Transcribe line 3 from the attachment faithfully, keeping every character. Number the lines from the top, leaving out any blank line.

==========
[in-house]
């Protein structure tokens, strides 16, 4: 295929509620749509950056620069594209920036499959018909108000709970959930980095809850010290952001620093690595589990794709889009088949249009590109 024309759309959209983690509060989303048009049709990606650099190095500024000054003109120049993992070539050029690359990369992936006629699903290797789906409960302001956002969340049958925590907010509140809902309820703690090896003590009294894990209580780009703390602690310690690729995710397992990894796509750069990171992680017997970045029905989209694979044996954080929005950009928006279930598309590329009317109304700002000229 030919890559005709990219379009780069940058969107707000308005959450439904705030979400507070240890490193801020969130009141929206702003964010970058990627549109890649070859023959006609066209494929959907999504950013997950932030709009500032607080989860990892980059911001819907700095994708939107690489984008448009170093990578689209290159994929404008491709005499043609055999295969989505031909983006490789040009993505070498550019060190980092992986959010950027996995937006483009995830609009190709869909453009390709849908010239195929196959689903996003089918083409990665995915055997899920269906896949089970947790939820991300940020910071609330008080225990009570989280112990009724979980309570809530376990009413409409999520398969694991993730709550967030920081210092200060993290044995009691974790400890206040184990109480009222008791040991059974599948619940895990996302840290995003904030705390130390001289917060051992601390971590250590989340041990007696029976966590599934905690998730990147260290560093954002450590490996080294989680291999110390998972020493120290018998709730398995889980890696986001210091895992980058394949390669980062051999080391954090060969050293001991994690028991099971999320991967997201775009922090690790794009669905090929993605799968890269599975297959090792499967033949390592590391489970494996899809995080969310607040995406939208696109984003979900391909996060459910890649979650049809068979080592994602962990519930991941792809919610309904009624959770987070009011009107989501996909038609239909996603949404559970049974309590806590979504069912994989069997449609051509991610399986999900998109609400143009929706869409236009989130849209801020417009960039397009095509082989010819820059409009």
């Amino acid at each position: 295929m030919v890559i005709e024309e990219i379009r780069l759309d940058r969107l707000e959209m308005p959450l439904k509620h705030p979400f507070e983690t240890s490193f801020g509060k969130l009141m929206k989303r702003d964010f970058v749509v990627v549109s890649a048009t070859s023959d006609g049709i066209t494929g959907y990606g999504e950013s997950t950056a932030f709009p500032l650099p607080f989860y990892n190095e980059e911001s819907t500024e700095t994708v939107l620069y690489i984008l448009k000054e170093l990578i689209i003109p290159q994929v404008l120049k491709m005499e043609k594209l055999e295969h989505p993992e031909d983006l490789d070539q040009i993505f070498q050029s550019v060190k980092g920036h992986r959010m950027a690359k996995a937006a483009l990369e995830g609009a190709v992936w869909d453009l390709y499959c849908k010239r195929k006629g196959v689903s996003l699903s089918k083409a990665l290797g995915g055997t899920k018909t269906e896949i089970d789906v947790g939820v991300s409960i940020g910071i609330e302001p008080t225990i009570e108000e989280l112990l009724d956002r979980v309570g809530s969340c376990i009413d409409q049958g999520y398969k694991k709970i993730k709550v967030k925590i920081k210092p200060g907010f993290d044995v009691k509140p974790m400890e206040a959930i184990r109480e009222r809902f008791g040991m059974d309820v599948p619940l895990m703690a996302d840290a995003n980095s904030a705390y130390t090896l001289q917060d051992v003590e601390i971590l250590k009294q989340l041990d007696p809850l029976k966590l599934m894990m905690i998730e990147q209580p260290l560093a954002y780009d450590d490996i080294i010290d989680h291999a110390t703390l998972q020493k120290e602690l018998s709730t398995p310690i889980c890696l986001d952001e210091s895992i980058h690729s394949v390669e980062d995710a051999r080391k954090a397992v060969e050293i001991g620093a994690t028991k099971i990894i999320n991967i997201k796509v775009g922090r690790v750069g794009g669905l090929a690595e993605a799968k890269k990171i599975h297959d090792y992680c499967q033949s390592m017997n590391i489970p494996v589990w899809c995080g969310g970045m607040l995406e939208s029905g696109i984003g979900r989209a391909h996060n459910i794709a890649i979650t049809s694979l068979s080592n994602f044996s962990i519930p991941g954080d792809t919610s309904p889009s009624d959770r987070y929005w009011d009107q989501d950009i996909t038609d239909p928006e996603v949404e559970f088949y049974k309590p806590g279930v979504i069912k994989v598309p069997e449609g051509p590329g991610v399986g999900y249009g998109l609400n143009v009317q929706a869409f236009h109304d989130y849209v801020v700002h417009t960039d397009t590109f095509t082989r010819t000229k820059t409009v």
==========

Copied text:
């Amino acid at each position: 295929m030919v890559i005709e024309e990219i379009r780069l759309d940058r969107l707000e959209m308005p959450l439904k509620h705030p979400f507070e983690t240890s490193f801020g509060k969130l009141m929206k989303r702003d964010f970058v749509v990627v549109s890649a048009t070859s023959d006609g049709i066209t494929g959907y990606g999504e950013s997950t950056a932030f709009p500032l650099p607080f989860y990892n190095e980059e911001s819907t500024e700095t994708v939107l620069y690489i984008l448009k000054e170093l990578i689209i003109p290159q994929v404008l120049k491709m005499e043609k594209l055999e295969h989505p993992e031909d983006l490789d070539q040009i993505f070498q050029s550019v060190k980092g920036h992986r959010m950027a690359k996995a937006a483009l990369e995830g609009a190709v992936w869909d453009l390709y499959c849908k010239r195929k006629g196959v689903s996003l699903s089918k083409a990665l290797g995915g055997t899920k018909t269906e896949i089970d789906v947790g939820v991300s409960i940020g910071i609330e302001p008080t225990i009570e108000e989280l112990l009724d956002r979980v309570g809530s969340c376990i009413d409409q049958g999520y398969k694991k709970i993730k709550v967030k925590i920081k210092p200060g907010f993290d044995v009691k509140p974790m400890e206040a959930i184990r109480e009222r809902f008791g040991m059974d309820v599948p619940l895990m703690a996302d840290a995003n980095s904030a705390y130390t090896l001289q917060d051992v003590e601390i971590l250590k009294q989340l041990d007696p809850l029976k966590l599934m894990m905690i998730e990147q209580p260290l560093a954002y780009d450590d490996i080294i010290d989680h291999a110390t703390l998972q020493k120290e602690l018998s709730t398995p310690i889980c890696l986001d952001e210091s895992i980058h690729s394949v390669e980062d995710a051999r080391k954090a397992v060969e050293i001991g620093a994690t028991k099971i990894i999320n991967i997201k796509v775009g922090r690790v750069g794009g669905l090929a690595e993605a799968k890269k990171i599975h297959d090792y992680c499967q033949s390592m017997n590391i489970p494996v589990w899809c995080g969310g970045m607040l995406e939208s029905g696109i984003g979900r989209a391909h996060n459910i794709a890649i979650t049809s694979l068979s080592n994602f044996s962990i519930p991941g954080d792809t919610s309904p889009s009624d959770r987070y929005w009011d009107q989501d950009i996909t038609d239909p928006e996603v949404e559970f088949y049974k309590p806590g279930v979504i069912k994989v598309p069997e449609g051509p590329g991610v399986g999900y249009g998109l609400n143009v009317q929706a869409f236009h109304d989130y849209v801020v700002h417009t960039d397009t590109f095509t082989r010819t000229k820059t409009v």